The following paper, the date of which apparently is 1695, gives some interesting particulars of this manor. There seems to have been a dispute between Mr. Smyth and the Lord of Abergavenny as to the boundaries of their respective manors near the river Monnow. Mr. Smyth was the owner of Stoke House, near Tenbury, and a man of large property there. " The College of God" at Cambridge would probably be Emanuel, or " God with us," though I have never previously seen it so called. Other papers extant as to Craswall Manor I sent some time ago to Mr. Moore, secretary of the Woolhope Club, and I trust some notes as to this interesting corner of your county from his hand will appear in their Transactions.


" Gilbert Bird Lessee to Thomas Smyth gen. plte. .pro Queren against George Ld. Abergavenny and Wm. Perrott and David Rees alias Prychard, defts.-In Ejectment.


The plte. declares that whereas Thomas Smyth gen. the 1st April Anno 6 of our Sovereigne Lord King William and of our Late queen Mary att Clodock in this County did demise unto the plte. Two messuages 2 Cottages 2 Gardens 50ty acres of Lands 40ty acres of Meadow 40ty acres of pasture and 30ty acres of ffurs and heaths with the appurtenances in the Townshippe of Craswell in the parish of Clodock in the County of Hereford for the Terme of five yeares That by vertue of the said demise the plte. Entred and was thereof possessed untill that the defts. afterwards the 2d of Aprill afforesaid with force and armes into the premisses Entred and did Eject the plte. which he layes to his damage of £20.

The defts. plead not Guilty.
The pits. Title.


The Tenements in question are the Cottadge in possession of the deft. William Perrott and all the Lands in his possession. And the Cottadge in possession of David Rees alias Prychard and all the land in his possession parte whereof was lately in the Tenure of John Rees alias Prychard and the other parte thereof was Lately in the Tenure of Mary Prosser And the said Cottages are Erected upon And the Lands therewith used and in the defts. possession are Incroached out of parte of the wast Lands of the said pits. Lessor within his Manor of Craswell.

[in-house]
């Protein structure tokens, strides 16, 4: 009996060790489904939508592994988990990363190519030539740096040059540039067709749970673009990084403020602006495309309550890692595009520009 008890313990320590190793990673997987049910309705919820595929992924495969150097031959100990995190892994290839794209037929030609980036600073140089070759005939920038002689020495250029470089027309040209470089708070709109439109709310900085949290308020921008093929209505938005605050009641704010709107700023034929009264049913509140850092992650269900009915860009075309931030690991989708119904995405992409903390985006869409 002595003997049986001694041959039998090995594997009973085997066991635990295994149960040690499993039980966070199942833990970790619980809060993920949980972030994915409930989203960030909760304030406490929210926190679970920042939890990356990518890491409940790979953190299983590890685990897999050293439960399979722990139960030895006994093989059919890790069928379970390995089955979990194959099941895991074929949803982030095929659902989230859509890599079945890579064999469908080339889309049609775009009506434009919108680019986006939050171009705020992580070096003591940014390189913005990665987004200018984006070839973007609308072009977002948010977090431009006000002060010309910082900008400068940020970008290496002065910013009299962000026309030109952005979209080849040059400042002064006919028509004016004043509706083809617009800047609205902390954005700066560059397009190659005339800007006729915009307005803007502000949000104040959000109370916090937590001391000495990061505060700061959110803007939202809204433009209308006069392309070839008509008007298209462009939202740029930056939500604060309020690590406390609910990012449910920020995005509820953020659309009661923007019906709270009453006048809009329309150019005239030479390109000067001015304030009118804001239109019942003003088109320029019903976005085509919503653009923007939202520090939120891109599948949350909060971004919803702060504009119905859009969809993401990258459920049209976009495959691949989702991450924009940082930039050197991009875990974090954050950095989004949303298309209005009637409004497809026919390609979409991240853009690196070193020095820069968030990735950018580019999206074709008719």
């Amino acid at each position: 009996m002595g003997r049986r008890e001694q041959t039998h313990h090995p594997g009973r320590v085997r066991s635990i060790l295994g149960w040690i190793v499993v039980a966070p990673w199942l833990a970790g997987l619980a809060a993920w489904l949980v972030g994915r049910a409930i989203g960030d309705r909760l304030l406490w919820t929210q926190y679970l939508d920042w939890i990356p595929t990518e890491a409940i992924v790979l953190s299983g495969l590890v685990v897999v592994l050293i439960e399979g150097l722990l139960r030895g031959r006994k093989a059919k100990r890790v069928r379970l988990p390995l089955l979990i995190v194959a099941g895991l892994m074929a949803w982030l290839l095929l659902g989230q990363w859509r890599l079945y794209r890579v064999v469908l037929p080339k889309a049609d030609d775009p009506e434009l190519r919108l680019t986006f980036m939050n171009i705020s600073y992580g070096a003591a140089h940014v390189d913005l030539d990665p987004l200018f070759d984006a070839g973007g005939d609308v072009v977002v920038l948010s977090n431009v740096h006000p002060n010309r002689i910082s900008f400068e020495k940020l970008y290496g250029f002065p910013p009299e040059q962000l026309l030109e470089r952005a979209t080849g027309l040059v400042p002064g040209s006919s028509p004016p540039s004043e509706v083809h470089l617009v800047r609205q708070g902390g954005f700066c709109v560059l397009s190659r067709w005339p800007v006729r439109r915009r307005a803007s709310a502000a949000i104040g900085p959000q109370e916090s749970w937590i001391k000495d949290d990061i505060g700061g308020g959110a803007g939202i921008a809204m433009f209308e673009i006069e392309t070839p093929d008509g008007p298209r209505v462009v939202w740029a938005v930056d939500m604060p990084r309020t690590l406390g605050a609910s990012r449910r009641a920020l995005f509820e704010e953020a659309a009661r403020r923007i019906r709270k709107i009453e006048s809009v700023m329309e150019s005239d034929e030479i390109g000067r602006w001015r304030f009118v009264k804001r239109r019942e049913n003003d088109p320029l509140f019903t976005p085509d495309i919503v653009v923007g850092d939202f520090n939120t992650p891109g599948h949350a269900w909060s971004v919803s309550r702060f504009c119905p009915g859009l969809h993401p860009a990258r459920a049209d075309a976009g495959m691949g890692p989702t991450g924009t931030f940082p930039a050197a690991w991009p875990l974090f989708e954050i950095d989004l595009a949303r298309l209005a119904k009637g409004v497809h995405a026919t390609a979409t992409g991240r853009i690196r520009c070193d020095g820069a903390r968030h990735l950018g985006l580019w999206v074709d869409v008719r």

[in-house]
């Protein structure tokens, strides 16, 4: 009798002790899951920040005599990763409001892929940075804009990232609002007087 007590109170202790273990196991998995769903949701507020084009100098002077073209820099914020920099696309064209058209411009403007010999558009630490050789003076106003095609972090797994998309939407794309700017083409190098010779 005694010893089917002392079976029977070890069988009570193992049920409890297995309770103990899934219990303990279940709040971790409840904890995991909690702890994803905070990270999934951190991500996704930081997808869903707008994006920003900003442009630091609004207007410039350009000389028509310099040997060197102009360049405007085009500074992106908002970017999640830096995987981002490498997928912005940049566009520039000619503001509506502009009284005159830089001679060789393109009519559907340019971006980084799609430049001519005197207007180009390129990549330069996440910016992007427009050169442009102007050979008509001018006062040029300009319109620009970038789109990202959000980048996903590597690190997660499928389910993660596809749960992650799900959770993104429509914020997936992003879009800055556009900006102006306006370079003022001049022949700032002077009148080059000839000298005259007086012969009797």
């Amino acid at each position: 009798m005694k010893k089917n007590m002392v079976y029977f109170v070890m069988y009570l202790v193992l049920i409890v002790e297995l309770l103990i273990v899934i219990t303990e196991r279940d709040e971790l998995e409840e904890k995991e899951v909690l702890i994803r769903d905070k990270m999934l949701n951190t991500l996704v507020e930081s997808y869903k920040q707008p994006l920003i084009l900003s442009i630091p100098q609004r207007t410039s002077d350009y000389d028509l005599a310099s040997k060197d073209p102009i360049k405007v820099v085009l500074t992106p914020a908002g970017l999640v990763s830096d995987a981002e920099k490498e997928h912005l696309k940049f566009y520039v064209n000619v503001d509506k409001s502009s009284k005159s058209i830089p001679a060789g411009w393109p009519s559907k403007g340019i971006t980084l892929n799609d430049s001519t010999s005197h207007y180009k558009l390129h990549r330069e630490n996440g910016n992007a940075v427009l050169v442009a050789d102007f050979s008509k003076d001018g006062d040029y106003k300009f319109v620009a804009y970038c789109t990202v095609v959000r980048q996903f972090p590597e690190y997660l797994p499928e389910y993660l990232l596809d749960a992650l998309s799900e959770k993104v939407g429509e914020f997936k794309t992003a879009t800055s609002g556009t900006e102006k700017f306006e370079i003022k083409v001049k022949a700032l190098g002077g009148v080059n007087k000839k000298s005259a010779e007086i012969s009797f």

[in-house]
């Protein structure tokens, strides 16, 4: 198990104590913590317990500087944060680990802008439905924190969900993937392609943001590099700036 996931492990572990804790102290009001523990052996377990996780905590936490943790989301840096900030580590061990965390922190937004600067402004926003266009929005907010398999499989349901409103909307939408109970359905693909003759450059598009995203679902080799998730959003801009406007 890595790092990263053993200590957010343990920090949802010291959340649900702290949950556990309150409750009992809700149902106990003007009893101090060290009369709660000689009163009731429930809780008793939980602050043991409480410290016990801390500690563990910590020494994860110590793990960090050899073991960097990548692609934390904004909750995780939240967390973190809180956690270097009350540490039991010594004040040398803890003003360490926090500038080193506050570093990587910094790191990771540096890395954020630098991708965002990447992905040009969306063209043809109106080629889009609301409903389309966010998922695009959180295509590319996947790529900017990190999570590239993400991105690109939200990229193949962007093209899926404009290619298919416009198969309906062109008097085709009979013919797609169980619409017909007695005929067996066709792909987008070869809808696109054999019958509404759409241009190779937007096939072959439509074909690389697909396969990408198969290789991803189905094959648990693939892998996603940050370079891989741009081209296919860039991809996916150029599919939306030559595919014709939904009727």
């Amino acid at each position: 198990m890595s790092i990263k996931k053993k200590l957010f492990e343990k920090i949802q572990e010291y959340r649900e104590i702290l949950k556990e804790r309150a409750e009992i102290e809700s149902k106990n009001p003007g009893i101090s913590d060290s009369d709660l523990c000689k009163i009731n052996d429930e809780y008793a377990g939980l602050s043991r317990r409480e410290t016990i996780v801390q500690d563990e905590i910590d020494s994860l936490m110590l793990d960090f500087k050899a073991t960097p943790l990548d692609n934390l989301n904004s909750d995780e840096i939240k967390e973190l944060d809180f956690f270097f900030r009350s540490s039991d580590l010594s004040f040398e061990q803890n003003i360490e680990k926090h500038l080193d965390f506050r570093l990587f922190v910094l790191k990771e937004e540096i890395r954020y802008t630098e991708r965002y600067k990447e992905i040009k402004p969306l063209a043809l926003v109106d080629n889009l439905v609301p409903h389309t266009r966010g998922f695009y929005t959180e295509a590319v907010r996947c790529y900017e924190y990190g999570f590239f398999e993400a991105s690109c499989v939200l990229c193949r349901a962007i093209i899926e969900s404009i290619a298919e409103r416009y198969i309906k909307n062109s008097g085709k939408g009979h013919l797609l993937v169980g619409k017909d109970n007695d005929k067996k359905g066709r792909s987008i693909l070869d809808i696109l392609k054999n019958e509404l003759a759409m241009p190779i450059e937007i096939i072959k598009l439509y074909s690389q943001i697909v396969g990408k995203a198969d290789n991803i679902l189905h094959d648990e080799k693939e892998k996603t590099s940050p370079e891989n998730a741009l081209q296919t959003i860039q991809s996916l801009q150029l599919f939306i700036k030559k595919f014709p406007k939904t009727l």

That Craswell was a manor formerly belonging to the Priory of Craswell which was a Cell belonging to the Abby of Grandimount in France.


That King Henry the Vlth seised into his hands All the prioreys Monastereys Manners and Lands belonging to fforreigne Abbeyes And by his Graunt made by Authority of Parliament in the 20th yeare of his reigne Graunted inter alia the priory of Craswell to the Colledge of Gods house in Cambridge.

The Colledge the ffourth day of May Anno tercio Eliz. Sold it to Thomas Havard by the name of the mannor of Craswell. Thomas Havard Settled it to ffrances Blunt Blunt sold it to Humphrey Hare who had yssue Gilbert Hare and Anne Hare Gilbert Hare Entred and had yssue who dyed without yssue whereupon the Inheritance descended to Anne Hare.


Anne Hare married to John Smyth who had yssue Thomas Smyth the Lessor of the plte.


That this is a mannor will Appeare by the Deed from the Colledge to Havard and by the Court Rolls of the Court Leets and Courts Barrens there kept in the time of King Henry 7th by the Stewards of the Colledge and in every Kings reigne ever since to the present time.



The Tenements in question are parte of the wast within the said Lordshippe of Craswall that Lyes on the southside of the river Monow. And are Cottages and Lands erected and incroached upon the same wast. This Comon or wast mears on the East End to the wast Lands of the Lord of Abergavenny in the Lordshippe of Ewyaslacy called old fforest. And on the west End of the Borders of Talgarth in the County of Brecon. And on the North side it Adjoynes to the Inclosed Lands and Antient Tenements of the Tenants of Craswall along the side of the River Monow. And on the South side and South west side to Olchen which is parte of the Lordshippe of Sir John Williams called Ewyaslacy and thence to the Borders of Talgarth afforesaid.